Radical Jewish Culture

Tonight at dinner, we were listening to a wonderful jazz record by Paul Motian, Bill Frisell, and Joe Lavano called I Have the Room Above Her. It's a cool minimalist thing, very atmospheric. Great for the complete chill out. Perfect for a Sunday afternoon.

As Mormon people we probably ought to have been playing something by the Mormon Tabernacle Choir, or a Disney movie. But we weren't. Instead we were whiling away the sabbath with jazz. This Motian record was in the CD tray right after the Chet Baker Christmas album Silent Nights, which I believe should be in every Christmas-observing American home, along with the Nashville Superpicker's Picking on Christmas and Vince Guaraldi's masterpiece soundtrack from A Charlie Brown Christmas. The only thing better would be a Hellcaster's Christmas Album--I'm drafting a letter to Santa in the morning.

So, we were about halfway through the Sunday dinner when the song changed. The new track was in a minor key with a melody vaguely Jewish and John Zorn-like. Zoë (who is three) looked up with a piece of chicken in her fingers and said, "Dat song sounds like Chanukah music." Then she popped the chicken into her mouth and chewed it up.

My wife and I looked at each other, listened intently to another two or three measures of the song, and confirmed that the melody did, in fact, have a Jewish cast to it. Then I nearly started weeping--my wife, too. I said, "Zoë you are the most wonderful little girl I have ever met."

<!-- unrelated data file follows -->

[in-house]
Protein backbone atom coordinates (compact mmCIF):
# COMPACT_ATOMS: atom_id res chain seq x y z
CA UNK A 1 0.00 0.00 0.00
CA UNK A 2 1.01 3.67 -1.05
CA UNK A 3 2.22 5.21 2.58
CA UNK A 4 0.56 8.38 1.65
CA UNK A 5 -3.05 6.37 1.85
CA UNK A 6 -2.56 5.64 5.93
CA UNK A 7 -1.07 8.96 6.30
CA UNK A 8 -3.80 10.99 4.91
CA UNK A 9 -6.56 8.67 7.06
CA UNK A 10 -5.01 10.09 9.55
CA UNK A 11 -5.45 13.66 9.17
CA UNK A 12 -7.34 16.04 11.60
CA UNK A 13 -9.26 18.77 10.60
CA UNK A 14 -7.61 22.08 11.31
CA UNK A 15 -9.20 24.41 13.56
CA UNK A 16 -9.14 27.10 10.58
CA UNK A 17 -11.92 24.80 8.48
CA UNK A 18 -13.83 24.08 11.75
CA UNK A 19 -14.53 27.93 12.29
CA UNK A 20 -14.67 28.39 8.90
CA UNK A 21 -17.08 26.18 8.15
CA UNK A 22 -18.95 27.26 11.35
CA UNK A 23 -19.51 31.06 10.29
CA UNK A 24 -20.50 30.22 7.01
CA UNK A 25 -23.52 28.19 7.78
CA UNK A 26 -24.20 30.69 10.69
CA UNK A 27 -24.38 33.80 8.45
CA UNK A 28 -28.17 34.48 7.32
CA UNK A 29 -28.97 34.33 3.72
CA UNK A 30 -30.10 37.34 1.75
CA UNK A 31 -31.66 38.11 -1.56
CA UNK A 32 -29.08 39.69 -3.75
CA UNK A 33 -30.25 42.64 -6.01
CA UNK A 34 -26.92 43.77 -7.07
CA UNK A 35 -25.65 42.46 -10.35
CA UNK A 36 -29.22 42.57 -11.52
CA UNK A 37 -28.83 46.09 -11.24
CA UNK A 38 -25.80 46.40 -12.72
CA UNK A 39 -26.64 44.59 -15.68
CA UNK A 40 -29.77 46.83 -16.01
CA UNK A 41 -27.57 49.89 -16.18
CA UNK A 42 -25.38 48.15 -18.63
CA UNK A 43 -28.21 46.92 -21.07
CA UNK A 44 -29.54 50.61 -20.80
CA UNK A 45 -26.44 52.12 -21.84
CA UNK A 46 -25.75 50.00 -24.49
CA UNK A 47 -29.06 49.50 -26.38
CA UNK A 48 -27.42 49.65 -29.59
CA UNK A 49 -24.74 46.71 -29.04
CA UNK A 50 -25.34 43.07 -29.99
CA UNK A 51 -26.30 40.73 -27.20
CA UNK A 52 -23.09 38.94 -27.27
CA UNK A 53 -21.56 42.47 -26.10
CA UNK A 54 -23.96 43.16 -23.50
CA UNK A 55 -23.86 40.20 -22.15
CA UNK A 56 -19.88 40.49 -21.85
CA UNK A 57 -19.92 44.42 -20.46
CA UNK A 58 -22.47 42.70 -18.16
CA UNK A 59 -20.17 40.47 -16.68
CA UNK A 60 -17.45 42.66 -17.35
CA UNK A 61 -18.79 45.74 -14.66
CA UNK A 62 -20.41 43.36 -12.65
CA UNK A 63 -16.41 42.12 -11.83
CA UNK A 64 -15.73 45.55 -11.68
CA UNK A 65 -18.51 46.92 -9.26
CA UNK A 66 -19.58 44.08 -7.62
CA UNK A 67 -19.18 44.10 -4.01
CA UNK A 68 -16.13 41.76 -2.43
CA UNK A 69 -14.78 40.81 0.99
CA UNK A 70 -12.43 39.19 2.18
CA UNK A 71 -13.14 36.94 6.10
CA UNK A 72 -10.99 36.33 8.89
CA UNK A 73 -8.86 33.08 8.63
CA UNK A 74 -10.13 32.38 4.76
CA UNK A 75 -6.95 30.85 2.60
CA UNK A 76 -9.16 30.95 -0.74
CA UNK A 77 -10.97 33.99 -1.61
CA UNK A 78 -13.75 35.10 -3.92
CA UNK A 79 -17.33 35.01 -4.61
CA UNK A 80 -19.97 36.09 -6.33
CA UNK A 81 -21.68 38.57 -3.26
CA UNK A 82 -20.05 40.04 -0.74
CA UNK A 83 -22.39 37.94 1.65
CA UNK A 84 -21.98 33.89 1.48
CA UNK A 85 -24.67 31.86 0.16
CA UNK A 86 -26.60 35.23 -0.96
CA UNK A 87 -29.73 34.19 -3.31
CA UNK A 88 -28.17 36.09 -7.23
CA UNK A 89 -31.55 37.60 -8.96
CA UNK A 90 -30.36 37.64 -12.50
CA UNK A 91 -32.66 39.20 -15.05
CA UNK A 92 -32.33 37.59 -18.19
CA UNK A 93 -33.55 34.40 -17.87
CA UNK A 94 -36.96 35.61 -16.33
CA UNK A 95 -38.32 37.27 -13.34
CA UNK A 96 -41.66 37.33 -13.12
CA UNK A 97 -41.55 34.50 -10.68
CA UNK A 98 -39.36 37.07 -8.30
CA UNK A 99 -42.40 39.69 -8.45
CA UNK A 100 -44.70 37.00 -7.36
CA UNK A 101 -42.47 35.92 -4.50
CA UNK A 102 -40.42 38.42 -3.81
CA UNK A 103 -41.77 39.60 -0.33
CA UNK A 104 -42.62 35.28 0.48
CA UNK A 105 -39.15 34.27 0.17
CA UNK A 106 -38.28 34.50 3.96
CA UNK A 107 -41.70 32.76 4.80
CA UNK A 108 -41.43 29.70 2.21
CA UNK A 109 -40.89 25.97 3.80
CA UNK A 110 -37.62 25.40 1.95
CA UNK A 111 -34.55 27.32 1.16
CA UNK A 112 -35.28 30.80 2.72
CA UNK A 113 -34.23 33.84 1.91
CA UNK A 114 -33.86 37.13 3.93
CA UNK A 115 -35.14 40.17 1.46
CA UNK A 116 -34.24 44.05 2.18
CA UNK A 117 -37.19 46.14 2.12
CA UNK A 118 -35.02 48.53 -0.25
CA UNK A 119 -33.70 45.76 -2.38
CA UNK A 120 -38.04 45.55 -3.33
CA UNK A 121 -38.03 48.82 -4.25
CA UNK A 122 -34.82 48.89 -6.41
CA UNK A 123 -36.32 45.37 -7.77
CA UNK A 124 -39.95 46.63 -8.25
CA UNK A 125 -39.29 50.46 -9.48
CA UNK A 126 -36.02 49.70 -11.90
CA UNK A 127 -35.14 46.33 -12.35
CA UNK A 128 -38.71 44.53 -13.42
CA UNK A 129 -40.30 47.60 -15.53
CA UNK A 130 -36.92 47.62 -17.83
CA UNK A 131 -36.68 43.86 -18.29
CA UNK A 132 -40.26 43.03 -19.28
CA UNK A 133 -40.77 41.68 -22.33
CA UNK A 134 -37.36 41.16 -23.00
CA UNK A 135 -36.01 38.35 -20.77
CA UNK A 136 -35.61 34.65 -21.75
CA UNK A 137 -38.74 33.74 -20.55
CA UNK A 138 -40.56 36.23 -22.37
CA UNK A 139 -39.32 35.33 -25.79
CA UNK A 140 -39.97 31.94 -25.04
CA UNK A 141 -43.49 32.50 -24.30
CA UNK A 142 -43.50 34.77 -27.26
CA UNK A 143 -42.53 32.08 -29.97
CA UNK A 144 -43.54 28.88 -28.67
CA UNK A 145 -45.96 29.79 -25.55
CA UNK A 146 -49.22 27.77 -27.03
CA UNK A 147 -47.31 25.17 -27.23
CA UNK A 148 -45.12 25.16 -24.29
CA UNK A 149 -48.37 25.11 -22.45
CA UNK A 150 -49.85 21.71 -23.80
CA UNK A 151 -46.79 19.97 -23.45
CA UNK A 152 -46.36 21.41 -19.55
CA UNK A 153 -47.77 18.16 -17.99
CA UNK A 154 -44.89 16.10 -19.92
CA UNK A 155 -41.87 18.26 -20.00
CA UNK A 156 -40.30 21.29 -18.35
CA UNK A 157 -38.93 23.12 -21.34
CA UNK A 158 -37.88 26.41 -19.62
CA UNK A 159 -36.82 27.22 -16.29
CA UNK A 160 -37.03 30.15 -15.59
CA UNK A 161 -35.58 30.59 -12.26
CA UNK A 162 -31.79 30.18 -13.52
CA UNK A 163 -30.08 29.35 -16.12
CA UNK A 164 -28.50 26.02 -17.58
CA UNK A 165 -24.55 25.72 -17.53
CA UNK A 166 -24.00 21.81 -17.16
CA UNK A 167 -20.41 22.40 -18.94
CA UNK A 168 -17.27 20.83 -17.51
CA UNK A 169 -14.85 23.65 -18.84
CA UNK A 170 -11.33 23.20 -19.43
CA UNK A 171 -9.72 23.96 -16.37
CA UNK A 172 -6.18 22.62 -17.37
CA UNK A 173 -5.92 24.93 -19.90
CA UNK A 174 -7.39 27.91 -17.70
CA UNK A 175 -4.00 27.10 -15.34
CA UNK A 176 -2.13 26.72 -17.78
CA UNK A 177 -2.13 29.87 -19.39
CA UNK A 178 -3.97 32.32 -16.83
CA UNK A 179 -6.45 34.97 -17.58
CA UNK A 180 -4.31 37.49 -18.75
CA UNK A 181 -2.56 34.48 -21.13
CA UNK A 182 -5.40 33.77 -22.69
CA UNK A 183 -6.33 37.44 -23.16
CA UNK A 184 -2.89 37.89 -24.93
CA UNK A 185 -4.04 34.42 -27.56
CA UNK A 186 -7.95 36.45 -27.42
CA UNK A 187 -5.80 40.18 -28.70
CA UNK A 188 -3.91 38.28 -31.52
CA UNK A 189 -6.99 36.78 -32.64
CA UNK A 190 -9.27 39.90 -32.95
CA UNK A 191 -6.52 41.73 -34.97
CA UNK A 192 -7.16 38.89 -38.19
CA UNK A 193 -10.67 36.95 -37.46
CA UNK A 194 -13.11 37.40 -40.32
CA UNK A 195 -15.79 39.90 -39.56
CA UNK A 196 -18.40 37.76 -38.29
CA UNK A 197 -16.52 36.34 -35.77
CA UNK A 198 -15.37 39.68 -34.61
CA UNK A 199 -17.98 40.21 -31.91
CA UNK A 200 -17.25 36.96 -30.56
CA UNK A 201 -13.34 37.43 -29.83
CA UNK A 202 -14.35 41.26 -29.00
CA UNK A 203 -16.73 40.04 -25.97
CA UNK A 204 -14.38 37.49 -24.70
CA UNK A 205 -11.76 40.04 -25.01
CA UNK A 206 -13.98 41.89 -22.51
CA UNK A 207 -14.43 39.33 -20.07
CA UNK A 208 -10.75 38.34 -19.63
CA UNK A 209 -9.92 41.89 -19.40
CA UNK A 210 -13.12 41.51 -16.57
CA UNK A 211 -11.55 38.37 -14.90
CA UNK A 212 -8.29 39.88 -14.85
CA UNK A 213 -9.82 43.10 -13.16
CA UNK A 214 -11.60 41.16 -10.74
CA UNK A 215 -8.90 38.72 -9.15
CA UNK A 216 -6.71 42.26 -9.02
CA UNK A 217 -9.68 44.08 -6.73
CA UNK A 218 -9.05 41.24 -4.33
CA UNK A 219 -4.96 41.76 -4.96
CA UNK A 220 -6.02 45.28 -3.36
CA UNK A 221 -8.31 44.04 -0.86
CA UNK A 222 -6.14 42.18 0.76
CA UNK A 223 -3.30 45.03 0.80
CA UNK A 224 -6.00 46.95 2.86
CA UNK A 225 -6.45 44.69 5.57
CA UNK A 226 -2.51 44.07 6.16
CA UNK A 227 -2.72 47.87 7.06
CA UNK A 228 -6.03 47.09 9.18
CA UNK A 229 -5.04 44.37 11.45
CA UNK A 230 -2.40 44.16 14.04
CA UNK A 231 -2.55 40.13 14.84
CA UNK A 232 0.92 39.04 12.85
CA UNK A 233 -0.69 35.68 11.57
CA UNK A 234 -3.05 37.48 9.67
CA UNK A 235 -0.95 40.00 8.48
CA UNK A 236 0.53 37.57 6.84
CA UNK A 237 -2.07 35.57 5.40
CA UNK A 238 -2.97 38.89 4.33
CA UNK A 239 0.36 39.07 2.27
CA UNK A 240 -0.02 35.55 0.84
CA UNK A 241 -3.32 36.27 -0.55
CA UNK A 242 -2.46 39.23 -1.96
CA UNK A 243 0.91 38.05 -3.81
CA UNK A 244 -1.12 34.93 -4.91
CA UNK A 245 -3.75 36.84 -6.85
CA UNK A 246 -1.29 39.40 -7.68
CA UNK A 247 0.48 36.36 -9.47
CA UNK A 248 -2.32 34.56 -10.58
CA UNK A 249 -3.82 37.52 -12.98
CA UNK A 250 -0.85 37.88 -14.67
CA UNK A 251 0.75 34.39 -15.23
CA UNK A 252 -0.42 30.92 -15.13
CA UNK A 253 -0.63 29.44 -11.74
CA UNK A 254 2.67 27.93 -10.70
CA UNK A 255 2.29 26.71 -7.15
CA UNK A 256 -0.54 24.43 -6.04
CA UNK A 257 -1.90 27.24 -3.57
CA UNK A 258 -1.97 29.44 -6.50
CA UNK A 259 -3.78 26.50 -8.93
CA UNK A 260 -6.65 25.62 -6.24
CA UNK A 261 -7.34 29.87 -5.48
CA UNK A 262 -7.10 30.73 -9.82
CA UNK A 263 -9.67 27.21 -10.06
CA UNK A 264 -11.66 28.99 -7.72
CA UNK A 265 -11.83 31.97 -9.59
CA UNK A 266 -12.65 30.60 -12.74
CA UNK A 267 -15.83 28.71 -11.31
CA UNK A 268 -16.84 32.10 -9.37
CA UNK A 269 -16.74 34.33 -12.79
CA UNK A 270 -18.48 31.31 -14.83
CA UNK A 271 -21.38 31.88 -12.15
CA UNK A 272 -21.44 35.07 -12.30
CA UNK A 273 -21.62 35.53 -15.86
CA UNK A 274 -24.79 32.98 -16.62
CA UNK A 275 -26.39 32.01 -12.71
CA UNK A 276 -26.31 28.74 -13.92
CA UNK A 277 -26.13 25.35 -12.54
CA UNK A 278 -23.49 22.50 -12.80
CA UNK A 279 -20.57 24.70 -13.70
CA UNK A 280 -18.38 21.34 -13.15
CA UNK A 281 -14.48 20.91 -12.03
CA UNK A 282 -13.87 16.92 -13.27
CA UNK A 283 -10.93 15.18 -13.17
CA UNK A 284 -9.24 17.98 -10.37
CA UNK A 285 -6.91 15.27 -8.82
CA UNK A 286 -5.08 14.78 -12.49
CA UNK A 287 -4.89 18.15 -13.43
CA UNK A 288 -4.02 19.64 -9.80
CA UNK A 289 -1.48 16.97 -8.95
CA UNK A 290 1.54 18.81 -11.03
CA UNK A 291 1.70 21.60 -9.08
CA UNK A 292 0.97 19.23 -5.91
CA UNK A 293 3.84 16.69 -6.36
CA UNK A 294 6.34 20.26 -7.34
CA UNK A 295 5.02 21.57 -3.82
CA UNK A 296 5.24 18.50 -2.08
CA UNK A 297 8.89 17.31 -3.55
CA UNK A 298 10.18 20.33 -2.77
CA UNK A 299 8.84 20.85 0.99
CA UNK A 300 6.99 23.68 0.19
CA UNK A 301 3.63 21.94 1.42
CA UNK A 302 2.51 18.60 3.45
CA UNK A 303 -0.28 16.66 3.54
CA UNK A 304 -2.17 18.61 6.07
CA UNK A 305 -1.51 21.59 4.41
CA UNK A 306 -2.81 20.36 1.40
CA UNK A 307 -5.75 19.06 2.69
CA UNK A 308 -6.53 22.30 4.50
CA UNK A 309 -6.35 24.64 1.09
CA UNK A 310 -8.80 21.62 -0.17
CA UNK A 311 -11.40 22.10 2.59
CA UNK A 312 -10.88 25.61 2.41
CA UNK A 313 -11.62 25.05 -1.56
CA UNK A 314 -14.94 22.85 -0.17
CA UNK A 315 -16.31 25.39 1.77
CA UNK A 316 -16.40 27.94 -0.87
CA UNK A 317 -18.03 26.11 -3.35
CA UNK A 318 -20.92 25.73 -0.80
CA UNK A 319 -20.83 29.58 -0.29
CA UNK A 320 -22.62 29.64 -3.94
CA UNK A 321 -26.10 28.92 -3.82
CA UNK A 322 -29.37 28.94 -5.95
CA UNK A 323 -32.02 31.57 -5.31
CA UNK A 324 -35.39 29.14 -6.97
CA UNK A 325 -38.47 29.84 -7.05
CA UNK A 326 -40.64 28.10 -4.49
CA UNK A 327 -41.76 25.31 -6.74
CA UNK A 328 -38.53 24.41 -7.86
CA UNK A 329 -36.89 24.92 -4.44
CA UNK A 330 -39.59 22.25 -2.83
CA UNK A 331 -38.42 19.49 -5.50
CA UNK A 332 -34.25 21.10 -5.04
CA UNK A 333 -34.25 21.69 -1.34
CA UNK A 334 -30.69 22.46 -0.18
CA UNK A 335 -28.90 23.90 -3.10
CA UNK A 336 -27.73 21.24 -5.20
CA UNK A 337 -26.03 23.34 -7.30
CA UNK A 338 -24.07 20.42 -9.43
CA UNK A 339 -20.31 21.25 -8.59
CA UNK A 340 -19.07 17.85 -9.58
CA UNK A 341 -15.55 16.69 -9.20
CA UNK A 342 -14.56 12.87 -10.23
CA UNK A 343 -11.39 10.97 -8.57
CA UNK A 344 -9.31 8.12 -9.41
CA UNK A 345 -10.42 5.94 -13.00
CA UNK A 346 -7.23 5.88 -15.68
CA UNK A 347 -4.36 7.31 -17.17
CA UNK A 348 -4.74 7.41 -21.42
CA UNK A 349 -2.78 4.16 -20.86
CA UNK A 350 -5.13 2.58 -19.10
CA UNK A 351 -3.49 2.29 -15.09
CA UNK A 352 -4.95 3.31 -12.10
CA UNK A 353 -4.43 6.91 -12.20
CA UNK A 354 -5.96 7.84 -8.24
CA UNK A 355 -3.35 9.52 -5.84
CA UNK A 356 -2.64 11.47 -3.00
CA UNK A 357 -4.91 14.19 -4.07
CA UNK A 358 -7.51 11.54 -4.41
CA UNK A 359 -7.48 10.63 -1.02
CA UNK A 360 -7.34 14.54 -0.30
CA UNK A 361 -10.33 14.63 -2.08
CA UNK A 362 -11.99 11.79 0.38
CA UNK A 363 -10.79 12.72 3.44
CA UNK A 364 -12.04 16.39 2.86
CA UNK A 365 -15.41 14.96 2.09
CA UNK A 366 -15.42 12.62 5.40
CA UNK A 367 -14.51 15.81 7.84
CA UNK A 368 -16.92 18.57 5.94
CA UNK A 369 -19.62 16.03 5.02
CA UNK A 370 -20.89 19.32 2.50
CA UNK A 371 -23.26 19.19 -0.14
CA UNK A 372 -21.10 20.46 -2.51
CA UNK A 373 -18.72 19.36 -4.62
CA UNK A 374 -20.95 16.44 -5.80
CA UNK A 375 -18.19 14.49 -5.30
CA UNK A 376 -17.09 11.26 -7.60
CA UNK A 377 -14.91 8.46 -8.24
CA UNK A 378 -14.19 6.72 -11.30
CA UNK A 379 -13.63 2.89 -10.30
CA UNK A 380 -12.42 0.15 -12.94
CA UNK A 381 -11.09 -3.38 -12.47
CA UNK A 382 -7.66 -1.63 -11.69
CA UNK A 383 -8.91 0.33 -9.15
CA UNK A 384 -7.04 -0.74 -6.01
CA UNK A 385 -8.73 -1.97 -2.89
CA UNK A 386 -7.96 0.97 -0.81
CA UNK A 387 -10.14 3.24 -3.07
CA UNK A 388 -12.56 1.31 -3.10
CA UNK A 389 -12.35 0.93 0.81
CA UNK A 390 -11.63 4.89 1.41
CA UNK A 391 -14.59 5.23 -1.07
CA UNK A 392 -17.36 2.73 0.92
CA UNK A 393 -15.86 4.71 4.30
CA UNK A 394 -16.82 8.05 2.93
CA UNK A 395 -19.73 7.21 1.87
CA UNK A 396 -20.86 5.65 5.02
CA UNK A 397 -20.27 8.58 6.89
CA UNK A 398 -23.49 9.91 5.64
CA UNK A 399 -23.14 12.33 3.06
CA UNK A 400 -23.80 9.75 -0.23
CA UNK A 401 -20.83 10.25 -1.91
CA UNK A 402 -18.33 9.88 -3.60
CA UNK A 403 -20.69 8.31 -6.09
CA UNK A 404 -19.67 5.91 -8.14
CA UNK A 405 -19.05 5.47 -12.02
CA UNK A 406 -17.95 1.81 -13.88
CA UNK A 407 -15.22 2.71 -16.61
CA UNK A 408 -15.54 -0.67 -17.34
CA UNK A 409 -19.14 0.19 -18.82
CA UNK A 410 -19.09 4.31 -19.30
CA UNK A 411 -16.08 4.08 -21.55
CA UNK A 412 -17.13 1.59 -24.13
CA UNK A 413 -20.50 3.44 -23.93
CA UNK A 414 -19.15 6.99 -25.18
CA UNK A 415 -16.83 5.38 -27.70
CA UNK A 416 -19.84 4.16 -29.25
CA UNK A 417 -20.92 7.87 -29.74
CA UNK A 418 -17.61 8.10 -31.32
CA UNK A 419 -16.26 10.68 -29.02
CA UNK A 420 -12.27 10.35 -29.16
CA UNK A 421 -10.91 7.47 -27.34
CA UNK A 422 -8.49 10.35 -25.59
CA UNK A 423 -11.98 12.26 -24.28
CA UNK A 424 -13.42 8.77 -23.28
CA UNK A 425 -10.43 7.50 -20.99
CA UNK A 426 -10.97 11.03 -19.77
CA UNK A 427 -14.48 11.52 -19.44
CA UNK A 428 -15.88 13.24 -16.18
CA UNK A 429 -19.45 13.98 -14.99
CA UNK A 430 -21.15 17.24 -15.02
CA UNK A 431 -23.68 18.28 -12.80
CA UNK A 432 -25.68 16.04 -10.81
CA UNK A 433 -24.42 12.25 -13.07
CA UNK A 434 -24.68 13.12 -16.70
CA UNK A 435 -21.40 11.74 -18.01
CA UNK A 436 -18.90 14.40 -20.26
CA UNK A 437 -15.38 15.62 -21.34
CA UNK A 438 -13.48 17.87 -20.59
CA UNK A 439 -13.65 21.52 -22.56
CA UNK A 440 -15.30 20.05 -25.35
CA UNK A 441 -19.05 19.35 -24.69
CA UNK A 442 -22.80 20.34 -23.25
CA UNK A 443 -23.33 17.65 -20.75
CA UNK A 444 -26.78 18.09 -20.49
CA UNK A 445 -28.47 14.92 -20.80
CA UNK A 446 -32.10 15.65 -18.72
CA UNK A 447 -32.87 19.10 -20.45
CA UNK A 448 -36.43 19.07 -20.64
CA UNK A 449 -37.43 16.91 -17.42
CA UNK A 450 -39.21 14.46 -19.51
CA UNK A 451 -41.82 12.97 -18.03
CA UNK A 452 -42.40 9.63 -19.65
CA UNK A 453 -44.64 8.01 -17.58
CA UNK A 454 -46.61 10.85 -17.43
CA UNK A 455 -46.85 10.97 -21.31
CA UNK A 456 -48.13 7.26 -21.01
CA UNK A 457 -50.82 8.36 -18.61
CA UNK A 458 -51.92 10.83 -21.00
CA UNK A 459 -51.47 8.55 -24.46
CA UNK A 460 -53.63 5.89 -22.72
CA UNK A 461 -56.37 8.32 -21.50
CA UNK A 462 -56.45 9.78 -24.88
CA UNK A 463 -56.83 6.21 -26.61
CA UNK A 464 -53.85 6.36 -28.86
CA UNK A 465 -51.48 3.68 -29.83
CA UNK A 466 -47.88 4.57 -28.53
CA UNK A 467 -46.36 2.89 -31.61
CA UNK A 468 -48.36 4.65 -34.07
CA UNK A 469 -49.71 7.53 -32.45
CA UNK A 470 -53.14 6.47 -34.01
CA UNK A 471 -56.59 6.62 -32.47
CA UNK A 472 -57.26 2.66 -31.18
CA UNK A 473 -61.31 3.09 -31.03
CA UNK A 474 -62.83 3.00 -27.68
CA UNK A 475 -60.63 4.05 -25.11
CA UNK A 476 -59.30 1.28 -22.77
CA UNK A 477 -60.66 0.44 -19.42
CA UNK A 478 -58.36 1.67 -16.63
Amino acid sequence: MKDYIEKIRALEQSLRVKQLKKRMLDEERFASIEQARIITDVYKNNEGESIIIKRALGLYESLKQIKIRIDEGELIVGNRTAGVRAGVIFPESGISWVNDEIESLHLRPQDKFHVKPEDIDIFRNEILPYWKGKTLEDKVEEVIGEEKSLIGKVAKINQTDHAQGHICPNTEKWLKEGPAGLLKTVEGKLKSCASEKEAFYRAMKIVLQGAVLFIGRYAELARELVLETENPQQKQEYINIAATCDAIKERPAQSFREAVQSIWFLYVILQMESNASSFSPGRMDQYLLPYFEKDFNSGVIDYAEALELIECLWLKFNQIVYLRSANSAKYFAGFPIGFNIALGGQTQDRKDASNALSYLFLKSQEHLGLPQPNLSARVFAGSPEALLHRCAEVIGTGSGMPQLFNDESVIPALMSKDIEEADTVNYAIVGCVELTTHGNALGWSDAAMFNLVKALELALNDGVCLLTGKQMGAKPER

Zoë smiled and smiled. I was so happy that this little person could fit into my family so well. Later, as I got myself ready to draft this entry, I began thinking that my daughter is fast on her way to being a High Horser, a snob in the first degree, just like her parents, and that's okay, I think.

I want to reward that kind of thinking. I want her to know that the connections that fire in her head are like gold to her parents. I want her to know how wonderful it feels to make connections no one else is making. I want her to know how valuble her uniqueness is.

Maybe then, during the unrelenting Saturday morning barrage of commercials for Bratz dolls and all the other dreck that is contributing to the trade deficit, maybe my child will continue to announce, "We don't need that stuff, Dad. We have our projects. We don't need all that. It's just junk."

I swear, those are her words not mine. I did not coach her on them any more than I told her that the Paul Motian was Chanukah music. My first child is becoming a marvelous person, a really wonderful girl of the first rank, someone who will probably be a horrible teenager but a wonderful, wonderful woman.